Speak grace to the mountain of forgiveness.

stone of graceWe are dwelling on the topic of forgiveness this week and I am reminded about a post I wrote several years while we were in the building process of our new campus. The compression was overwhelming to say the least, but during that season we did a bible study called “The Covenant” by James Garlow. One of the items in studying the New Covenant is the exchange of symbolic items; one in particular is the exchange of belts representing strengths or assets. Our weakness for God’s strength, our poverty for His glorious riches, who wouldn’t make that exchange? The key is all about being willing to walk in His strength and not your own. This is one of those discipline issues. Choosing to give yourself over to the one who holds all power, and relinquishing feeble control over areas of your life. This would be, and still is my lifetime battle.

The season of leading our church in a building program was relentless in shaping and refining my ability to walk in trust and faith, to really exchange my weakness and poverty for His strength and provision. It was amazing to watch the shaping taking place in so many hearts and lives of our church family. The growth of faith and standing firm for what God placed in their hearts was awesome.

One of the items from the bible study years ago that I continue to call on, was a deeper understanding of grace and it’s role in “strength”. In the study it gives a fuller definition, as “Grace, biblically understood, is God’s willingness to unleash His power on my behalf though I don’t deserve it.” (p.37) The biblical example comes from Zechariah 4:6,7 ““Then he said to me, “This is the word of the LORD to Zerubbabel saying, ‘Not by might nor by power, but by My Spirit,’ says the LORD of hosts. ‘What are you, O great mountain? Before Zerubbabel you will become a plain; and he will bring forth the top stone with shouts of “Grace, grace to it!”’”

The author summarizes it this way, “God is telling Zerubbabel to “speak grace” to a mountain. What does that mean? It means He’s going to partner with you. “Together we’ll bring this mountain down and make it a plain,” God says. (p.38) I love that, speaking grace to my battles, fears, weaknesses and areas of unforgiveness: grace.

Today I am reminded once again that God is willing to unleash His power on my behalf (by grace) to bring the mountains in my life down, as I exchange my weakness for His strength. You may be asking, what does all this have to do with forgiveness? Have you ever tried to walk out forgiveness without grace? If you are going to see forgiveness through, then you need God to unleash His power on your behalf (by grace) and bring the mountains of offense, hurt and pain down. You need to speak grace to the mountain where forgiveness is needed.

When the enemy taunts you with all the reasons why you shouldn’t offer forgiveness, bring the message of grace into the conversation. Whose grace? God’s grace! It isn’t something you have to make up, it is something you have the promise of in the exchange of covenant. Through covenant you are empowered to do all that God calls you to do!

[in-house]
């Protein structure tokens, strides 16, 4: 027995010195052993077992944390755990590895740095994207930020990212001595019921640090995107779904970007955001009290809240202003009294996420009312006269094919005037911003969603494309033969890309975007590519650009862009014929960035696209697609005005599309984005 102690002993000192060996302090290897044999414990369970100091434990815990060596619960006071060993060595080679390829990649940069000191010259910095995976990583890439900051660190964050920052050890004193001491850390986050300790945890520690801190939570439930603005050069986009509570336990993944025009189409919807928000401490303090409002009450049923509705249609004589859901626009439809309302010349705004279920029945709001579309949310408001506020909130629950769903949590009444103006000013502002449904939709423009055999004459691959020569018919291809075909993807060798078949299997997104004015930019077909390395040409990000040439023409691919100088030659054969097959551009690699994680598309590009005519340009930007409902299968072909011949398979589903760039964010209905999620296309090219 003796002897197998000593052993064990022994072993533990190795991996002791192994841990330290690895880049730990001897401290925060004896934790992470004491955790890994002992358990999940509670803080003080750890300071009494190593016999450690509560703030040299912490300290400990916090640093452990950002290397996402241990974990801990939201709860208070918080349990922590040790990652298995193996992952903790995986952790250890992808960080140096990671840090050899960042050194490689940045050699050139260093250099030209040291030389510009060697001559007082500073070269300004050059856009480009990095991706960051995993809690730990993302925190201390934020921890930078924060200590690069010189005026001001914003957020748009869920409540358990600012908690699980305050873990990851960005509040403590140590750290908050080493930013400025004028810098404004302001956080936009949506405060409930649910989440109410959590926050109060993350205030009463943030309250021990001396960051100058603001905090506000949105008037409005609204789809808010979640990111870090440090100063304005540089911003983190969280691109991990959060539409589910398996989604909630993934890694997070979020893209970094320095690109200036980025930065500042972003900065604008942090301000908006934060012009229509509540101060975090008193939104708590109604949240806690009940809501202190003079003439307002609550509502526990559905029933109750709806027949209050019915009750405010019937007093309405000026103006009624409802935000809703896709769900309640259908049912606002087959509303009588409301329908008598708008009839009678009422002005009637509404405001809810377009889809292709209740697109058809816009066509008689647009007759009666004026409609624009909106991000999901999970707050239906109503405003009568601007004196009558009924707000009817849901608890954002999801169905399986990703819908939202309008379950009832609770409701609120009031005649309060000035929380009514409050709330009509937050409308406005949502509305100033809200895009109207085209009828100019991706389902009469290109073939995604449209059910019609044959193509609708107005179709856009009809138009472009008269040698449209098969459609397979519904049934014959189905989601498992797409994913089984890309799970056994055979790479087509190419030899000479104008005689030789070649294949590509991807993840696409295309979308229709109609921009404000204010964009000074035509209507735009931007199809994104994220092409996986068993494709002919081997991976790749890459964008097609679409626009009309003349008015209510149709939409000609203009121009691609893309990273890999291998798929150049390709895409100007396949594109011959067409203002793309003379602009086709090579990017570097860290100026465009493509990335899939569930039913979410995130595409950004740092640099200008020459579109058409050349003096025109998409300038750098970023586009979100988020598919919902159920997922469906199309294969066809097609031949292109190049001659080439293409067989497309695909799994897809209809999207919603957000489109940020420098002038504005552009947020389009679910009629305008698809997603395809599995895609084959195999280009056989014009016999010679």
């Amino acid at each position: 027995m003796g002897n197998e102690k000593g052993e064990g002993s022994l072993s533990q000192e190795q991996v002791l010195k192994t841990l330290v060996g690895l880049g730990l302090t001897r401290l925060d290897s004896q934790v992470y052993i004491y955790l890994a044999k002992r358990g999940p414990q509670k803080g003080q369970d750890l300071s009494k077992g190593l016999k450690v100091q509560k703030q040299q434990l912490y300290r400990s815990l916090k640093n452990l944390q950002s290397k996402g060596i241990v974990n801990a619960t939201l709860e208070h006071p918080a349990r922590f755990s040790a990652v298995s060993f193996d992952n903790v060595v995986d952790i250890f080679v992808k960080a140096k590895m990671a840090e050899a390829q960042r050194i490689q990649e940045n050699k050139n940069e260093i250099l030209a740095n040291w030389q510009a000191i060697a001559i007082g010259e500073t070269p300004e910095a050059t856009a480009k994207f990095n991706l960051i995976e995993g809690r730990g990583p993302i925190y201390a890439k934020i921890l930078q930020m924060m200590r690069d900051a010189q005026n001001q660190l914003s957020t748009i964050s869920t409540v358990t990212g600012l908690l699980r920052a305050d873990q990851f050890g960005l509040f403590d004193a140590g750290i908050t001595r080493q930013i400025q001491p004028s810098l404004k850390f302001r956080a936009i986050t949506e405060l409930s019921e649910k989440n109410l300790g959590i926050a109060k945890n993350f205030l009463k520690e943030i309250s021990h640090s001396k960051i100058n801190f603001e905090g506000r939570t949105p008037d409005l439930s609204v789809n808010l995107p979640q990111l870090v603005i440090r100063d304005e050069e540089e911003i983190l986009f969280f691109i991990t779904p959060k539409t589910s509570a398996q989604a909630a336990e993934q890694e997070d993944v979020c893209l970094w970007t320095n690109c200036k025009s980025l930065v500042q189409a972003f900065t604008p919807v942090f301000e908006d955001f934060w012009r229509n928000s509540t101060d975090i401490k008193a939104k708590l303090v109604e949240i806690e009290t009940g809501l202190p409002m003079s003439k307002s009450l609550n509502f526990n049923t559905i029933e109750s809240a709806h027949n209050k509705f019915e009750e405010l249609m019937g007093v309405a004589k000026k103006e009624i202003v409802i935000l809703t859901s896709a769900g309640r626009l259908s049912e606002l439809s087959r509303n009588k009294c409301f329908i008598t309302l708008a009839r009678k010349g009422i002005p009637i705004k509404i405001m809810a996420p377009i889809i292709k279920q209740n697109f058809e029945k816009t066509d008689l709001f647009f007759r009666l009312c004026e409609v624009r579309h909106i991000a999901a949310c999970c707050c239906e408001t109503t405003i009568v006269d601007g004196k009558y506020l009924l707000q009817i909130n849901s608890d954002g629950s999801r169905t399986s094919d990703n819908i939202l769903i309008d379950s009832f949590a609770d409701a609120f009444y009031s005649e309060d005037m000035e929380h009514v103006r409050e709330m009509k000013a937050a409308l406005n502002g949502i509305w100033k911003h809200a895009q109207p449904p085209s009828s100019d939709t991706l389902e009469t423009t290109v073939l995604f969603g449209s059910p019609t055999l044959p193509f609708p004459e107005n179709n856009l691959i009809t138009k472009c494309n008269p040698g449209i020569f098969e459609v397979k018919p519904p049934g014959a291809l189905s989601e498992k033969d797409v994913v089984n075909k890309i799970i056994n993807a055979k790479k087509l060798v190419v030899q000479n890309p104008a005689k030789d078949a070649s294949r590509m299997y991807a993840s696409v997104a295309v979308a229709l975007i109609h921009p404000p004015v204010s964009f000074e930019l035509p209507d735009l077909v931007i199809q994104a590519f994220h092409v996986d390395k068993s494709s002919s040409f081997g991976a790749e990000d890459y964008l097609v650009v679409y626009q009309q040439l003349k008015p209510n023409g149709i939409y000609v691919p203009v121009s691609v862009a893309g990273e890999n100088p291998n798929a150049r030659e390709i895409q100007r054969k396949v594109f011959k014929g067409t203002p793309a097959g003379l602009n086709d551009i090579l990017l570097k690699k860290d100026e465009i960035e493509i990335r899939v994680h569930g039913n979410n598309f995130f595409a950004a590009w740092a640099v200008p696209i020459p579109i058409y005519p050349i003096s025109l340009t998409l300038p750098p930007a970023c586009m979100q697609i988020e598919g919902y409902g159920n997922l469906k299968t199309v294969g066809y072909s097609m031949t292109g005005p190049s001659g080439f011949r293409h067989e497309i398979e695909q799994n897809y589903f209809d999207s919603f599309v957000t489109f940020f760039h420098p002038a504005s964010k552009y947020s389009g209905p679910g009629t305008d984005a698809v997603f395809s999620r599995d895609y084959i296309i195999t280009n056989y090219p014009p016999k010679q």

Empowered to Forgive, Grace as an exchange!

Today’s worksheet: handout 9_25_2013

In the Word with You,

Cheryl J

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5 Responses to Speak grace to the mountain of forgiveness.

  1. Lisa Russell says:

    Obedience, trust, humility and faith are teaching me how to walk with and access the power of Christ in my life. The more I walk in obedience to him the more strength I have to forgive. “If it is possible, as far as it depends on you, live at peace with everyone.” Romans 12:28

  2. Deborah Sorum says:

    There is power in letting go of the past and the frustration of trying to figure everything out. When you release your questions, you are saying,”God, You are in control. I trust You” And when you put your hope in God, that’s when he can heal your heart. With God’s power I am speaking his Grace over the mountains in my life and saying, “Be moved!”

  3. Kim says:

    Thank you Cheryl for this! Today I am speaking grace over my struggles, fears and mountains – as well as forgiving with grace. God’s Word is powerful and I am thankful.

  4. Lori H. says:

    I get the whole “mountain” analogy. For me, when my struggle is huge, the first thing that I find myself praying for is God’s loving grace. For the last several months I have found myself praying for grace many, many times during the day. My human-ness hampers so many things that come so naturally from the Lord; things like patience, understanding, compassion and unconditional love. All things that are important in forgiveness. God wants us to show love to others (and in in doing so to Him) by righteously enduring trials and pressures in relationships. My trials now are especially difficult and I feel as though I am being asked to climb Mt. Everest, but I have faith that with God’s grace I can endure. With God’s grace I can forgive and in doing so I am showing love to God as “love endures all things”.

  5. Tammy T says:

    I love the forgivenness vs. forgiveness! I’ve been forgiven soooooo much. When I remind myself of that it’s easier to give that to others, even when they “do it again”

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